Getting Motivated to make things better…

I set out tonight to revamp my SSRS DBA portal and reports. Jason Strate (@StrateSQL) sent me over an index analysis query that he’s been working on and it gave me motivation to get the initial page to my portal redone. If you’re not on Twitter or connected to Jason’s blog, I’d recommend reading and following him.

Part of my ‘old’ methods I used in my DBA portal on SSRS had been tied into the SQL Server instances scans I do weekly. If you haven’t read how I set that up, you can here. I still like that scan method and will probably be using it for some time to come. I’ve written many different variations to accomplish the task of scanning the network for instances and that one has always fit into my processes very well so it will be around for some time to come.

For SSRS and typical DBA reporting though, the need to be dynamic in using one report to look at all of your instances is a pretty nice addition. My last method for doing that was to just query the tables that the scans would populate for me. The problem with this is I had to setup a data source to at least that DBA database and send the request to get the listing that the scan found in the previous execution. This worked very well but I wanted to go a different route and make this more portable and easier for someone to take to their own environment.

Accomplishing the task…

The only way to really accomplish a programmatic solution other than connecting to a data source and using SQLCLR or a T-SQL method is to write a custom assembly. Once written, you can bring the assembly into SSRS and use it the same way you would call a function from the code section in the report properties.

In C# and VB.NET searching for SQL Server instances is actually very easy. It’s just a matter of using the SqlDataSourceEnumerator class and calling up the GetDataSources method. This can be directed into a DataTable and then manipulated pretty much as you need it. In the case of the DBA portal page I want to return the instance found on the network and populate a parameter in order to make the selection of which server to analyze at any given time.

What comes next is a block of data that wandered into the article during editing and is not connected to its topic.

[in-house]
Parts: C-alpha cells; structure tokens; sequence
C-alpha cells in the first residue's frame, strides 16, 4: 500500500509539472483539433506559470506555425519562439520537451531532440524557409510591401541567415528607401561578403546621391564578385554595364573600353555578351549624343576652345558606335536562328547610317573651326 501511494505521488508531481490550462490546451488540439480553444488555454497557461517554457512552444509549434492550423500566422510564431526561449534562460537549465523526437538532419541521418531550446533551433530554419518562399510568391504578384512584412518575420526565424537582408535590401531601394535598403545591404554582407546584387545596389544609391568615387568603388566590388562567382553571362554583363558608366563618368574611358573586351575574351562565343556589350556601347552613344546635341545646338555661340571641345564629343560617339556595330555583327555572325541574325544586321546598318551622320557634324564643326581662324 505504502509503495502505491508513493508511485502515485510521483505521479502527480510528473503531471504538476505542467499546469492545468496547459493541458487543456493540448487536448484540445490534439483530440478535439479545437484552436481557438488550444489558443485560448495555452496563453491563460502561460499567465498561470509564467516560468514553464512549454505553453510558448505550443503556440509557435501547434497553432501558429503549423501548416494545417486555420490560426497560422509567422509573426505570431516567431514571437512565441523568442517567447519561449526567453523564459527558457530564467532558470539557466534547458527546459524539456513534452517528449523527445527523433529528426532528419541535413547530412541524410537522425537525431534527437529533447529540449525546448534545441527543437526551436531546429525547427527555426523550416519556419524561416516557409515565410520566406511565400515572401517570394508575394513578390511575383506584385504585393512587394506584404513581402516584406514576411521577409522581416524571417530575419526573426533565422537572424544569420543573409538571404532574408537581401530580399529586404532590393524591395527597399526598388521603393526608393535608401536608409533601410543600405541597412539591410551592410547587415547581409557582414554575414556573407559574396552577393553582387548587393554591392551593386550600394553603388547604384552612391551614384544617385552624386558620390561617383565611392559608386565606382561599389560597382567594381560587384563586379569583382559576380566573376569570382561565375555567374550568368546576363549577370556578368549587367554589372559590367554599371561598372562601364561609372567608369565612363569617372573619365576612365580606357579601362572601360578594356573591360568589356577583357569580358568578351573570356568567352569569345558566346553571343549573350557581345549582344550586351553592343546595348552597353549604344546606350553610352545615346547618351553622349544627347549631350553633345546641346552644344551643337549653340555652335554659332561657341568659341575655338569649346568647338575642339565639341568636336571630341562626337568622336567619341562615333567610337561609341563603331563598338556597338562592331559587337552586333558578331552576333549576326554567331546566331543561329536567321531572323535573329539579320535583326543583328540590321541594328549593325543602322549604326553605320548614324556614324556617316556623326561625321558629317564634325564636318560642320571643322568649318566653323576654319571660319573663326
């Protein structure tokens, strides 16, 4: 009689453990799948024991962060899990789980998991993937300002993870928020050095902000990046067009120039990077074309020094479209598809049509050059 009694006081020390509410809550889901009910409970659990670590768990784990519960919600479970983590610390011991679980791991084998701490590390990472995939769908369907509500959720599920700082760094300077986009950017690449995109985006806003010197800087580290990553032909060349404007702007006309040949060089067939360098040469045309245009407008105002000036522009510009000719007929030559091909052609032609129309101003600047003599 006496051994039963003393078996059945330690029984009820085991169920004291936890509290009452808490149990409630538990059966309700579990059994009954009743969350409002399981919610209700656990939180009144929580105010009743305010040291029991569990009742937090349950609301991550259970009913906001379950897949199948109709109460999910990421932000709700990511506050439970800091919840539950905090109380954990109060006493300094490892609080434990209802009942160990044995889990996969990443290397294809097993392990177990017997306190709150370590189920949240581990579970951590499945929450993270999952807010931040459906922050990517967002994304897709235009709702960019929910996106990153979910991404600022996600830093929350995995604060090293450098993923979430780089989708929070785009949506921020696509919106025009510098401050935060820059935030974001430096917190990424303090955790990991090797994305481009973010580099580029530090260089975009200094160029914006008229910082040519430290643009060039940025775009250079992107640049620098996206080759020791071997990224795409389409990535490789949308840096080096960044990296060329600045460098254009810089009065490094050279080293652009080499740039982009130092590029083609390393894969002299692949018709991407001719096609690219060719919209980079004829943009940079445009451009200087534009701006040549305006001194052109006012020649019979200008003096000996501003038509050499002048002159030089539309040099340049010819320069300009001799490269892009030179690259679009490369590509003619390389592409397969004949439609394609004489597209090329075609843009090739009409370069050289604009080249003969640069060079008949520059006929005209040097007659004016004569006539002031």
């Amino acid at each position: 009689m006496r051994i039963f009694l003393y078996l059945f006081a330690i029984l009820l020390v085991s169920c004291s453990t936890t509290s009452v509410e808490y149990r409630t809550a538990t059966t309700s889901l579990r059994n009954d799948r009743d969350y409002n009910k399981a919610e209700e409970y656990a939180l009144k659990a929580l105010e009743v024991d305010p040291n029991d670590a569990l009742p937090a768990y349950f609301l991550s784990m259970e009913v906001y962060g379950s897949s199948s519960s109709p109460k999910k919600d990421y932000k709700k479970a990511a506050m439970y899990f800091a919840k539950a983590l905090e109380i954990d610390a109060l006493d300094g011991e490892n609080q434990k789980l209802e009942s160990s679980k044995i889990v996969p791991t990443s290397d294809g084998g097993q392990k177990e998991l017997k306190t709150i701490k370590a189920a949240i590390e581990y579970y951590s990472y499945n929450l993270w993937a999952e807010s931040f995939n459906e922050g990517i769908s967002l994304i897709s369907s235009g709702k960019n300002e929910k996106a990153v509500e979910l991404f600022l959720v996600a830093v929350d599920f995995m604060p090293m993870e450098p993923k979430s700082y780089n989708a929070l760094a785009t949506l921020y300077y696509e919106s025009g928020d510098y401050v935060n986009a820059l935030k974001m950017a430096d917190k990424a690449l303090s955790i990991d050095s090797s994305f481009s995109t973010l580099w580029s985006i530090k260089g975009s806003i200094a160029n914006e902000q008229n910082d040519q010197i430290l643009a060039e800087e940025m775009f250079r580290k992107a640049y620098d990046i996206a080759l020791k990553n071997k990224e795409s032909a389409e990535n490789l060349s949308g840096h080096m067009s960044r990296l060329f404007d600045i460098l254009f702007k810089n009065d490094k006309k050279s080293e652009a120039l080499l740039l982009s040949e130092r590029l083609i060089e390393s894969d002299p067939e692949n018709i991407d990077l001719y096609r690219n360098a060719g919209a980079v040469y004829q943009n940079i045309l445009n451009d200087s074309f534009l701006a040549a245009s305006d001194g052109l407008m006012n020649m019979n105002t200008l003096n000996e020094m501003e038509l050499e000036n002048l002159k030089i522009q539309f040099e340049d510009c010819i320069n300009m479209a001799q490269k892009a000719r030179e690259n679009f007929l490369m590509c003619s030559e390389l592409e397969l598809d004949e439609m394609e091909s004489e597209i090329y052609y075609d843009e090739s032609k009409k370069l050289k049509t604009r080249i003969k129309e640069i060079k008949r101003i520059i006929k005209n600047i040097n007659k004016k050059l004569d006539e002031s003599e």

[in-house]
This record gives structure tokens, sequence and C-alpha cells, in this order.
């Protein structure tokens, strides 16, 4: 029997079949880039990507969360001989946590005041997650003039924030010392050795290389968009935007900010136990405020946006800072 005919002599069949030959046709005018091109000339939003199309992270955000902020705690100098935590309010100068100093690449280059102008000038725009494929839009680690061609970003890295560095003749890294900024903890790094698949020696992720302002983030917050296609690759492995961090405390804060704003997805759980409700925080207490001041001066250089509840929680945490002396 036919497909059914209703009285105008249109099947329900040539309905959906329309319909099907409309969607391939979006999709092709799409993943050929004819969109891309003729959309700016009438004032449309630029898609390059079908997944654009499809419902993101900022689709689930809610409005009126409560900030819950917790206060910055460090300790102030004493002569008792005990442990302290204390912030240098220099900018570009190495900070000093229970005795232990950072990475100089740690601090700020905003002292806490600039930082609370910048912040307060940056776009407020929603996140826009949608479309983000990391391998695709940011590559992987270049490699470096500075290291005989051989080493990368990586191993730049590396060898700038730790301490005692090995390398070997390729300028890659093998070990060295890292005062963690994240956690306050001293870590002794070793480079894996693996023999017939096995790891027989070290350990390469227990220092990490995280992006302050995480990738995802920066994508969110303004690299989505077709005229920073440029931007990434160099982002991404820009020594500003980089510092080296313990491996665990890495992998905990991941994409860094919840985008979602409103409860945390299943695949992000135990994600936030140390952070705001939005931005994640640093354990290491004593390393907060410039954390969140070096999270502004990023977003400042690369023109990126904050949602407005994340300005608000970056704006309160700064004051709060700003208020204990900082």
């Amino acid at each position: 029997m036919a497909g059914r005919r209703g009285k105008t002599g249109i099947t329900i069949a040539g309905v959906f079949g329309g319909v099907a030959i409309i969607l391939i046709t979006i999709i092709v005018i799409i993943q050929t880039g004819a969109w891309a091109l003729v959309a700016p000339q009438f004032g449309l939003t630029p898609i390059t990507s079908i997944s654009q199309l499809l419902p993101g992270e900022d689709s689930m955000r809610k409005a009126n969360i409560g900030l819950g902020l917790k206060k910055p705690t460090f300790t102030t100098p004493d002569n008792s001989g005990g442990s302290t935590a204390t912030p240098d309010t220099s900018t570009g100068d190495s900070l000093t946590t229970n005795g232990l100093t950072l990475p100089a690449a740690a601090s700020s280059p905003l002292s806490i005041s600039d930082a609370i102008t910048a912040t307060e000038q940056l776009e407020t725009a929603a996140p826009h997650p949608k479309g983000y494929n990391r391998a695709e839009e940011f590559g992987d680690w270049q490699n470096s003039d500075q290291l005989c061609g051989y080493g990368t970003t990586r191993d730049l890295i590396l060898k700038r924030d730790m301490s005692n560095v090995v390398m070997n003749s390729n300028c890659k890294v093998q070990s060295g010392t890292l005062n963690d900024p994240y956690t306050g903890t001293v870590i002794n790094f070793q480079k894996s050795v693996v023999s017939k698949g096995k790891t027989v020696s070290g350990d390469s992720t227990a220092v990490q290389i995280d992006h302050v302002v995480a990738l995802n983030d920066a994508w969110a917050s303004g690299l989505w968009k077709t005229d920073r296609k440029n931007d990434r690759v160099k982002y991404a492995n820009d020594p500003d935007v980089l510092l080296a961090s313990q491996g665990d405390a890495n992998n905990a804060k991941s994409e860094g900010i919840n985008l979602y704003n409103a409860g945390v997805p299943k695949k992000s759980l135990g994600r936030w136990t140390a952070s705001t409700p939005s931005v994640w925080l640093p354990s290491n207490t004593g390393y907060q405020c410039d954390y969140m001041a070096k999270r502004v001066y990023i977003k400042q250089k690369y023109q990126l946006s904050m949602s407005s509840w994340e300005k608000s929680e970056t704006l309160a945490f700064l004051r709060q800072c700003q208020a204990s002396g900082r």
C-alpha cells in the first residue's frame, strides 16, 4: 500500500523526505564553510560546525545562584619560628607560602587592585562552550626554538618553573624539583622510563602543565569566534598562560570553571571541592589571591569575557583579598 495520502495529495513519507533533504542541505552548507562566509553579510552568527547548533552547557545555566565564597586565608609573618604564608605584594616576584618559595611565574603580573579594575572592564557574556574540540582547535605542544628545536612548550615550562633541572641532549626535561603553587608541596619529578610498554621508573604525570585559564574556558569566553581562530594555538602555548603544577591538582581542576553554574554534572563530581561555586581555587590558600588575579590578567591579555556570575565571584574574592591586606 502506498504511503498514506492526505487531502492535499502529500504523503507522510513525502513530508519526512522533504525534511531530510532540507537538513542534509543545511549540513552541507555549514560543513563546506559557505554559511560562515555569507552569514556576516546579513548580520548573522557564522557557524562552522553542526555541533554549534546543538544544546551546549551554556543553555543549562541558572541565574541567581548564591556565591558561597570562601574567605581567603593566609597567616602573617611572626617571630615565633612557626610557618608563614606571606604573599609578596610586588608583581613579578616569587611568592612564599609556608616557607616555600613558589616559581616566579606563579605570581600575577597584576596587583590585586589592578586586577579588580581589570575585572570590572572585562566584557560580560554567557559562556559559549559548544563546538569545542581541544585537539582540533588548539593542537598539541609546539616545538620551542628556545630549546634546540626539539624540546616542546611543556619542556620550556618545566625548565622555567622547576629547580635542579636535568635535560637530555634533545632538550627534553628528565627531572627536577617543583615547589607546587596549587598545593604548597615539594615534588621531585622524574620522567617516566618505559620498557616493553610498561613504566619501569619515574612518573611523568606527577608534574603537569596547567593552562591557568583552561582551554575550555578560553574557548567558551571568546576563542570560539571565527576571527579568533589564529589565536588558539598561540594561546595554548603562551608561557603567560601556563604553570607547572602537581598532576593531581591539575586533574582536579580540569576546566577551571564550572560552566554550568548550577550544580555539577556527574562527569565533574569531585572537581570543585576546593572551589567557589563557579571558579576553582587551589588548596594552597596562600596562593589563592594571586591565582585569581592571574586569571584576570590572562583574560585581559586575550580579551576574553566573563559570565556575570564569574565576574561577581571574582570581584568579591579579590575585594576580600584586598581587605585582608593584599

In order to get the data from the DataTable into the parameter I needed to get everything into an Array. This made it clean in populating the parameter that contains multiple values. To do this I used the Array.ConvertAll method. That also gave me a way to ensure conversion to string types and it also gave me an easy way to handle default instances verses named instances.

Handling default and named instances requires added coding because of the way the table is returned from the GetDataSources method.

GetDataSources returns the following records for each instance found

Resource: http://msdn.microsoft.com/en-us/library/system.data.sql.sqldatasourceenumerator.getdatasources.aspx

Note the description for InstanceName; Name of the server instance. Blank if the server is running as the default instance.

The way this would have been more useful is if the InstanceName always shows as the @@SERVERNAME does. Sense named instances require the server name in the connection, there is the need to concatenate the two columns together when the InstanceName was found to have a value.

To get that working we can do the following…

C#
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        public static string DataRowToString(DataRow dr)
        {
            if (Convert.ToString(dr[1].ToString()) != "")
            {
return Convert.ToString(dr[0].ToString()) + "\" + Convert.ToString(dr[1].ToString());
            }
            else
            {
                return Convert.ToString(dr[0].ToString());
            }
        }
        public static string DataRowToString(DataRow dr)
        {
            if (Convert.ToString(dr[1].ToString()) != "")
            {
return Convert.ToString(dr[0].ToString()) + "\" + Convert.ToString(dr[1].ToString());
            }
            else
            {
                return Convert.ToString(dr[0].ToString());
            }
        }

The DataRowToString is called in the output parameter of Array.ConvertAll.

The full code of the class library is below.

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using System;
using System.Collections.Generic;
using System.Text;
using System.Data;
 
namespace ClassLibrary1
{
    public class InstanceSearch
    {
        public static String[] InstanceFinder()
        {